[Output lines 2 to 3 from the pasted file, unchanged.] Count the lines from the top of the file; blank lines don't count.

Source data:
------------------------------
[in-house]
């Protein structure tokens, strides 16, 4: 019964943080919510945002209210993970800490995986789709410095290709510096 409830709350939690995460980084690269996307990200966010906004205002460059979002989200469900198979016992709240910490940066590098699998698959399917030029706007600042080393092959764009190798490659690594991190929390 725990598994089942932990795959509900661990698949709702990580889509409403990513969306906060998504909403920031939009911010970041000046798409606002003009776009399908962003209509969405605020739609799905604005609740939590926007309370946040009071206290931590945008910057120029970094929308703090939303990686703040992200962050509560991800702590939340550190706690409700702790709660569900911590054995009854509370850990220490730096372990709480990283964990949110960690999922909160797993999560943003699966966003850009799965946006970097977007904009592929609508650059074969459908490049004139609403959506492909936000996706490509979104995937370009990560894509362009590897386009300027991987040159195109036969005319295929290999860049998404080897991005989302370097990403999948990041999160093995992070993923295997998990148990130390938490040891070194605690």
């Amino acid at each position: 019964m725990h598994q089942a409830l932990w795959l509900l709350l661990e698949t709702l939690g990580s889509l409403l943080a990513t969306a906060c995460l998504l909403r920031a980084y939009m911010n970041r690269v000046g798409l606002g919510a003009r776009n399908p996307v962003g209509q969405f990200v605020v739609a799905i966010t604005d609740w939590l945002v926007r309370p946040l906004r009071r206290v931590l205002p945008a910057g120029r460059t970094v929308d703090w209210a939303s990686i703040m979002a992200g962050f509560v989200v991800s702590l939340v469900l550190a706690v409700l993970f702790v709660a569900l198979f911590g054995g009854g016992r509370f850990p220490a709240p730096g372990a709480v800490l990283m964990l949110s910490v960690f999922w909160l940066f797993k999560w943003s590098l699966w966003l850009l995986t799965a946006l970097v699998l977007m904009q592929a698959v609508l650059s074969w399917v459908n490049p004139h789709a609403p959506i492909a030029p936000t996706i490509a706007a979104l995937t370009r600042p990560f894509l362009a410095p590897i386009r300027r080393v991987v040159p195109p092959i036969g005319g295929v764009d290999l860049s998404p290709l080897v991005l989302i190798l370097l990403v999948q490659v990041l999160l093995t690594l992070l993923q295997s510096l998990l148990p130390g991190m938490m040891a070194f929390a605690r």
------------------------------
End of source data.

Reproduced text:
């Protein structure tokens, strides 16, 4: 019964943080919510945002209210993970800490995986789709410095290709510096 409830709350939690995460980084690269996307990200966010906004205002460059979002989200469900198979016992709240910490940066590098699998698959399917030029706007600042080393092959764009190798490659690594991190929390 725990598994089942932990795959509900661990698949709702990580889509409403990513969306906060998504909403920031939009911010970041000046798409606002003009776009399908962003209509969405605020739609799905604005609740939590926007309370946040009071206290931590945008910057120029970094929308703090939303990686703040992200962050509560991800702590939340550190706690409700702790709660569900911590054995009854509370850990220490730096372990709480990283964990949110960690999922909160797993999560943003699966966003850009799965946006970097977007904009592929609508650059074969459908490049004139609403959506492909936000996706490509979104995937370009990560894509362009590897386009300027991987040159195109036969005319295929290999860049998404080897991005989302370097990403999948990041999160093995992070993923295997998990148990130390938490040891070194605690």
């Amino acid at each position: 019964m725990h598994q089942a409830l932990w795959l509900l709350l661990e698949t709702l939690g990580s889509l409403l943080a990513t969306a906060c995460l998504l909403r920031a980084y939009m911010n970041r690269v000046g798409l606002g919510a003009r776009n399908p996307v962003g209509q969405f990200v605020v739609a799905i966010t604005d609740w939590l945002v926007r309370p946040l906004r009071r206290v931590l205002p945008a910057g120029r460059t970094v929308d703090w209210a939303s990686i703040m979002a992200g962050f509560v989200v991800s702590l939340v469900l550190a706690v409700l993970f702790v709660a569900l198979f911590g054995g009854g016992r509370f850990p220490a709240p730096g372990a709480v800490l990283m964990l949110s910490v960690f999922w909160l940066f797993k999560w943003s590098l699966w966003l850009l995986t799965a946006l970097v699998l977007m904009q592929a698959v609508l650059s074969w399917v459908n490049p004139h789709a609403p959506i492909a030029p936000t996706i490509a706007a979104l995937t370009r600042p990560f894509l362009a410095p590897i386009r300027r080393v991987v040159p195109p092959i036969g005319g295929v764009d290999l860049s998404p290709l080897v991005l989302i190798l370097l990403v999948q490659v990041l999160l093995t690594l992070l993923q295997s510096l998990l148990p130390g991190m938490m040891a070194f929390a605690r």